Friday, July 23, 2010

FDF Volume 2: Issue 193: At the Drive-In Relationship of Command

By: March

Album - Relationship of Command
Artist - At the Drive-In
Key Players - Cedric Bixler - Lead vocals. Jim Ward - Guitar, keyboards, backing vocals. Omar Rodriguez - Guitar, backing vocals. Paul Hinojos - Bass.
Tony Hajjar - Drums.
Produced By - Ross Robinson

Release Date - September 12, 2000

What caused me to blow off the dust? - This is a head scratcher since this record is/was just astounding to me. The band was so amazing live and this record just seemed to him them at the right time, then poof, they disbanded. I can't tell you the last time I went front to back on this.

Overview - Hailing from El Paso Texas "At the Drive-In" was formed in 1993. Combining odd time signatures and frantic vocal runs they quickly became fan favorites in the post-hardcore scene. Rumors have it the band took its name from the Poison song called "Talk Dirty to Me". Ward and Bixler met in school and began to get to work. The band would end up releasing just three studio albums, with the one here being the last. Just as the band was really ready to explode to mainstream audiences they went on "indefinite hiatus". The album continues to inspire bands and is also seen as a masterpiece. Critics and fans adored the record and it landed on many "year end" lists as well as "best of the decades" lists.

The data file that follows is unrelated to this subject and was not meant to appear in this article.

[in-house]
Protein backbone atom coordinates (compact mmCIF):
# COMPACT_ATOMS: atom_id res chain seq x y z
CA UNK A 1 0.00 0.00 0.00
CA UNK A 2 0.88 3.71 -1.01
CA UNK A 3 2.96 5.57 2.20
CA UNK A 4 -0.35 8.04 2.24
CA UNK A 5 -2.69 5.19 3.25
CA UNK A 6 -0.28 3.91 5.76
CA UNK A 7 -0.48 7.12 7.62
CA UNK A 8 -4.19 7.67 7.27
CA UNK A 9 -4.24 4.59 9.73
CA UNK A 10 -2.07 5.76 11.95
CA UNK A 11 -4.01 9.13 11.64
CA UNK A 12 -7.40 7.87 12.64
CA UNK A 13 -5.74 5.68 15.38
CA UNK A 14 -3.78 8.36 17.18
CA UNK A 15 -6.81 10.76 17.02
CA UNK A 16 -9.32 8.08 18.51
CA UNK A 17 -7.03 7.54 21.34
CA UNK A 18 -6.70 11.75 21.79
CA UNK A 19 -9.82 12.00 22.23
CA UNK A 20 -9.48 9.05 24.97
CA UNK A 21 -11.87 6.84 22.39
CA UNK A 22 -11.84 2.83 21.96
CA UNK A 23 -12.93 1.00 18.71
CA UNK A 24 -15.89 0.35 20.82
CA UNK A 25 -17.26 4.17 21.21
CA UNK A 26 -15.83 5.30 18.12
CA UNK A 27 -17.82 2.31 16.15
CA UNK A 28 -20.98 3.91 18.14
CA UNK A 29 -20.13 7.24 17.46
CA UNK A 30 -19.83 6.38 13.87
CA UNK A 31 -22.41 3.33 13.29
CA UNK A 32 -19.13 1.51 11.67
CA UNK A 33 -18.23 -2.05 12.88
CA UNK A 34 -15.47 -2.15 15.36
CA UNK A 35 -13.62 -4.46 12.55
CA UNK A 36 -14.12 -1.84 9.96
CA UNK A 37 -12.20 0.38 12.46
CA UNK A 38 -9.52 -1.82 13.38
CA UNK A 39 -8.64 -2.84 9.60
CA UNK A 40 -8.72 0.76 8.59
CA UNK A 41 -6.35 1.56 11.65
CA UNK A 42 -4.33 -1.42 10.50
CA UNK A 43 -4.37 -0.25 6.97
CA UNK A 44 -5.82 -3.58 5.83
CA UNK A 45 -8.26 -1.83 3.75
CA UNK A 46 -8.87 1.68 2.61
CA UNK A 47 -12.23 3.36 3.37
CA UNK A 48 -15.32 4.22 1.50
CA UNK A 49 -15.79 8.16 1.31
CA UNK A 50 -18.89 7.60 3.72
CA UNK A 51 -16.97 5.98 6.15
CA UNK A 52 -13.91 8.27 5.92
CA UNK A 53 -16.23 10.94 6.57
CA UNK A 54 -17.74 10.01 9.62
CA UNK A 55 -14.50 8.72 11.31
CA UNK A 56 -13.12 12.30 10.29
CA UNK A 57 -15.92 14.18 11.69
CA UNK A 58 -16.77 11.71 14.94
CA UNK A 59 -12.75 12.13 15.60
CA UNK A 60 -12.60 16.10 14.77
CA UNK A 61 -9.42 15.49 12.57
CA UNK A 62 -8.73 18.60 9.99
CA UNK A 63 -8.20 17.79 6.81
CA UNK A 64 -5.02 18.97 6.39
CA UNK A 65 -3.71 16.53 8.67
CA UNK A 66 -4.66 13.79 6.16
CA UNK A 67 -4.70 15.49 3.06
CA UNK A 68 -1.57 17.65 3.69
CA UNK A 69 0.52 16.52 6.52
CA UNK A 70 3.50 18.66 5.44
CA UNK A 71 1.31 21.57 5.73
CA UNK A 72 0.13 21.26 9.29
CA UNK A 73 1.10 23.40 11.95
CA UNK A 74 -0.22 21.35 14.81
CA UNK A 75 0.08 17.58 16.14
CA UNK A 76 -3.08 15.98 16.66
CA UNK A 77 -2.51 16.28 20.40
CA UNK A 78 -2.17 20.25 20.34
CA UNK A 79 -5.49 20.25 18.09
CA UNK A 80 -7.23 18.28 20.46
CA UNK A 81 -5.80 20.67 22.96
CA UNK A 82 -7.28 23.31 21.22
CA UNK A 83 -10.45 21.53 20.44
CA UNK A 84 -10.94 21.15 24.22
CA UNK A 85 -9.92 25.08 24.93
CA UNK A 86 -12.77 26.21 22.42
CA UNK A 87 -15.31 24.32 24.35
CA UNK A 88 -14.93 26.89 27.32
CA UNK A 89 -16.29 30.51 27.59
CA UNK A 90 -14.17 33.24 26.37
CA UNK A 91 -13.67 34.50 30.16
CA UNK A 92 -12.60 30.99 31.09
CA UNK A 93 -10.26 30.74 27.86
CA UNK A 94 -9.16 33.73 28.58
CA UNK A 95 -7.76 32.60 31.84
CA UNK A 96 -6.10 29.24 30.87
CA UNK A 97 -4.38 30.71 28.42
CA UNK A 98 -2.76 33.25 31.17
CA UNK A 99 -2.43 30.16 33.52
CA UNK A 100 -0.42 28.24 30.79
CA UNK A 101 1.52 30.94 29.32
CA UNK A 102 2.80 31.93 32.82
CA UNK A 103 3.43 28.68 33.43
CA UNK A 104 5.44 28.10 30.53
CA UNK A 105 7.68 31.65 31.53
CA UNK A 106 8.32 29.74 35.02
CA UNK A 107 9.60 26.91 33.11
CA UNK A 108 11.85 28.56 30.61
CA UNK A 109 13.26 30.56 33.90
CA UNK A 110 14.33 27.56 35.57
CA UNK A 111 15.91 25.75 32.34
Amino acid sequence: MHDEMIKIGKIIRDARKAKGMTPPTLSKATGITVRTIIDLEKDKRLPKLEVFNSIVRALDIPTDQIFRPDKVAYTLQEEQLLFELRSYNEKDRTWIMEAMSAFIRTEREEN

FDF Comments (aka the songs) - The album wastes little time setting the tone of collective work. Hajjar rolls across the toms as the guitars screech and buzzy slowly building before the Hinojos bass comes blasting over the top and "Arcarsenal" blows you back. When Bixler howls "I must have read a thousand faces" at the immediate halt of the band the chaos that consumes you is invigorating. The band seems to toss out choppy drum, bass and guitar parts but it is all a cohesive unit that mashes and gets you whole body moving is spastic rhythm. Bixler screams "Beware" six times and the 1-2 punch concludes, a juggernaut of an opener. Hajjar gets to work out the drums at the start of "Pattern Against User". Hinojos bass is high up in the mix as he lays the ground work. Ward and Rodriguez work in tandem. One taking the guitar over choppy runs while the other gives big chords. Rodriguez is more the "noodler" and effects pedal player so his style is more atmospheric. Bixler is comfortable in the music, pushing himself forward, and, still as a rocker it has a different feel than the album opener. Instrumental break downs and a "mellow" side of the band is in the mid section of the track, but it all comes screeching back. There is a lot of phase on the bass and guitars adding to an even more drastic "swoop" across the speakers as the band runs the chorus once more before wrapping up. The song that pushed the band towards the forefront comes in. "One Armed Scissor". On this the band is more "stand offish". Hajjar, Hinojos and Bixler work together for the verse with a real tight bass sound before the explosion of the chorus comes in. The band retreats again for the verse. The second verse has more guitar in it. To me this is "At the Drive In". Want to know what they are like this is it. "Sleepwalk Capsules" comes up quick because a percussive out tro on the One Armed has you thinking it is a new song. The band continues to push each other on this track. Considering the band is as rowdy as they are each instrument seems to stand on it's own. Once again the band takes a frantic pace then changes it up considerably just 1:30 in with the tempo dropping and a more "soft side" coming out. It is by no means soft rock and before you know it the band is right back at it with Rodriguez tossing bird chirp guitar riffs over the churning rock bottom. The longest track on the record is "Invalid Litter Dept." at just over 6 minutes. The track opens with piano and drums. After a musical portion the vocals come up and Bixler "speaks" the lyrics more than sings and does so until the chorus. For the chorus the band does come in and offer more of a heavy dose of music, but for the verses they are comfortable with allowing the lyrics to just be in the forefront. It is a style they maintain for the entire song and shows the diversity and talent in the band. "Mannequin Republic" starts with a buzzy screeching guitar and then the bass and drums kick in. Hinojos is locked in to a tight groove on bass and the band the vocals are about as fast as any on the record so far. The band works some start/stop methods with big downbeats but the bass just sticks right to your ribs on this one. It is a strong return to the stuff that "really works" for me personally. This crew of guys can play I tell you. A phone ringing and an odd conversation start "Enfilade". At the end of the "call" Rodriguez gives some buzzy guitar and Bixler has some effect on his voice that causes it to "waiver" in a trembling tone. The bass and drum work continues to shine. The verse is pretty simple, but come the chorus the bass gets really funked out. It sounds like a mash of wah wah and phase, but its just so right up in your face. This is another very strong "image" song for the band. Iggy Pop guests on "Rolodex Propaganda". What is really nice about the record is the record is one song in to the other. You really need to look at your player to see that the "new song" has started. Pop adds some vocals to Bixlers over the top screams keeping it all in balance. Thunderstorms open "Quarantined" and then the deep bass of Hinojos comes in. The song is slow to get rolling, keeping more atmospheric with guitar fills and drums taking more of a back seat. A frantic guitar and drums intro to "Cosmonaut" get things rolling. Again, the bass finds a way to punch through at all the right times. Ward and Rodriguez continue to feed off each others intensity and the band just continues to showcase their strong suit...rocking the ever living fuck out of it. The album concludes with "Non-Zero Possibility". A far more laid back affair with more focus on piano. All the instruments seem to settle in to more of a role here, with no one instrument trying to outshine the other. Bixler is given room to sing, feeding off a percussive fill or piano chord. The song ends on a quieter note with the band focusing on a more atmospheric feel.